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Discussion I. The Pension Fund is entitled to recover the post-petition portion of A&P’s withdrawal liability as an administrative claim. The Pension Fund is entitled to claim the post-petition portion of A&P’s withdrawal liability as an administrative expense under 11 U.S.C. § 503(b)(1)(A). As the party claiming an administrative expense, the Pension Fund bears the burden of proving the claim qualifies for administrative priority under the Bankruptcy Code. In re Adelphia Bus. Sols., Inc., 296 B.R. 656, 662 (Bankr. S.D.N.Y. 2003). The payment of withdrawal liability is a statutorily imposed cost of providing benefits by an employer participating in a multiemployer defined benefit pension plan under a collective bargaining agreement. Of the few cases that have addressed this issue, the weight of authority favors allowing administrative priority for the post-petition portion of a debtor’s withdrawal liability. See In re Marcal Paper Mills, Inc., 650 F.3d 311, 320 (3d Cir. 2011) (granting administrative priority for post-petition portion of withdrawal liability); In re Pulaski, 57 B.R. 502, 509 (Bankr. M.D. Tenn. 1986) (same); In re Cott Corp., 47 B.R. 487, 491-92 (Bankr. D. Conn. 1984) (same). In the only Second Circuit decision to address this issue, the Court declined to allow an administrative expense claim, but recognized the possibility that an administrative claim for post-petition withdrawal liability would be allowable under different facts. Trs. of the Amal. Ins. Fund v. McFarlin’s, Inc. (In re McFarlin’s, Inc.), 789 F.2d 98, 103-04 (2d Cir. 1986). In McFarlin’s, the employer’s withdrawal date and its bankruptcy petition date both occurred during the same plan year. Id. at 103. Because an employer’s withdrawal liability is calculated as of the last day of the plan year ending before its withdrawal date, the employees’ post-petition work was not part of the employer’s withdrawal liability obligation to that pension fund. Id. 3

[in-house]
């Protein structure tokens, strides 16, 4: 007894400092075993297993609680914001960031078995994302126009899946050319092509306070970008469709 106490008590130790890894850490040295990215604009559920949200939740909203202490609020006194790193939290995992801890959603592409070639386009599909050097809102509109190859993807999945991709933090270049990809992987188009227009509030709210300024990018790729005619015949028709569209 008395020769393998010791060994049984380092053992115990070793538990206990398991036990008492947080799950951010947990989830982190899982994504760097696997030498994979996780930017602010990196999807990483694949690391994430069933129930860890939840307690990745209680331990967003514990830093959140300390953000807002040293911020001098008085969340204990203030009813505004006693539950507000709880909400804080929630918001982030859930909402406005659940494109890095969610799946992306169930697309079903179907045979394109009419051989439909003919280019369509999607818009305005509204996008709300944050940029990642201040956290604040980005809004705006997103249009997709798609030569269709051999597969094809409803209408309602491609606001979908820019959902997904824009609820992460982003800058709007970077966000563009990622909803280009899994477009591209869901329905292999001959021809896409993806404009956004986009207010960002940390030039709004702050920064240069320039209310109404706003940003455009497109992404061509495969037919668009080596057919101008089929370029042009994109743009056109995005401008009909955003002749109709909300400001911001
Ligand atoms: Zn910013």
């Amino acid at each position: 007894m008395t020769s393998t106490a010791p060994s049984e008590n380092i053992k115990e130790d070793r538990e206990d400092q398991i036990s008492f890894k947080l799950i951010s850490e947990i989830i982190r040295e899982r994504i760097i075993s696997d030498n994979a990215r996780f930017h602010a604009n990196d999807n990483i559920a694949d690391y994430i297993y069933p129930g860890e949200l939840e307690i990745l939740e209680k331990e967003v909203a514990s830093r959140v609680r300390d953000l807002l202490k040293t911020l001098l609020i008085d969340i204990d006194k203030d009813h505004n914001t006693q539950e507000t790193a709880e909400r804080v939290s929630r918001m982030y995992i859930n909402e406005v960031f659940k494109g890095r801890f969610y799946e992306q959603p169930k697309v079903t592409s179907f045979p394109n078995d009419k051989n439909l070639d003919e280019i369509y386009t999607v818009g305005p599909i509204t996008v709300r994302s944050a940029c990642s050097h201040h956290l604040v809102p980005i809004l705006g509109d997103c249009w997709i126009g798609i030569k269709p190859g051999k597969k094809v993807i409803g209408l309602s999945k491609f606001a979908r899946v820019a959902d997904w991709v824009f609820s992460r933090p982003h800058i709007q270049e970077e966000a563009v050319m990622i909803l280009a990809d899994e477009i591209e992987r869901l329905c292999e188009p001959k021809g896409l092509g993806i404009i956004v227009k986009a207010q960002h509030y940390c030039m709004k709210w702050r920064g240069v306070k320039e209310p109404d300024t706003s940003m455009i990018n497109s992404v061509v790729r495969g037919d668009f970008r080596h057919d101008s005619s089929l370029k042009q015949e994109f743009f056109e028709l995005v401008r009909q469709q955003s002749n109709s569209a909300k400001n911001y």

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Therefore, the Court found that the employer’s post-petition participation in the fund did not take place for the benefit of the estate’s creditors. Id. at 103-04. Here, by contrast, A&P’s employees continued to work, and thus A&P continued to participate in the Pension Fund, for one year and 20 days after A&P filed its bankruptcy petition, and then A&P withdrew during the second Plan Year (here, a calendar year) following its bankruptcy petition date. Therefore, unlike in McFarlin’s, the post-petition work of A&P’s employees impacted the calculation of A&P’s withdrawal liability obligation to the Fund. Put more precisely, in exchange for receiving the post-petition services of A&P’s employees, the Reorganized Debtors continued to participate in the Pension Fund, and thus knowingly incurred the additional withdrawal liability costs that were inherent in continuing to participate in the Pension Fund for 385 post-petition days. (See Declaration of Kevin Woodrich, Doc. No. 4094 (“Woodrich Decl.”) ¶ 14; Deposition of Kevin Woodrich (“Woodrich Dep.”) 79:15-81:22, 144:9-145:9.) Accordingly, even under the McFarlin’s holding, because A&P employed employees during the Plan Year following the Plan Year in which it filed for bankruptcy, A&P owes withdrawal liability for the post-petition period as an administrative expense. The Third Circuit, in In re Marcal Paper Mills, Inc., recently affirmed the district court’s granting of administrative priority for the post-petition portion of a debtor’s withdrawal liability. 650 F.3d at 320. In reaching its conclusion, the Court observed that conferring administrative priority on the post-petition portion of the employer’s withdrawal liability enables the statutory schemes of ERISA and the Bankruptcy Code to coexist: “In holding that withdrawal liability can be apportioned between pre- and post-petition time periods and that the post-petition portion can be classified as an administrative expense, we harmonize the purposes of the Bankruptcy Code and ERISA, as amended by the MPPAA, as we are required to do.” Id. This same goal of harmonizing the two statutes likewise applies to the Pension Fund’s administrative claim. 4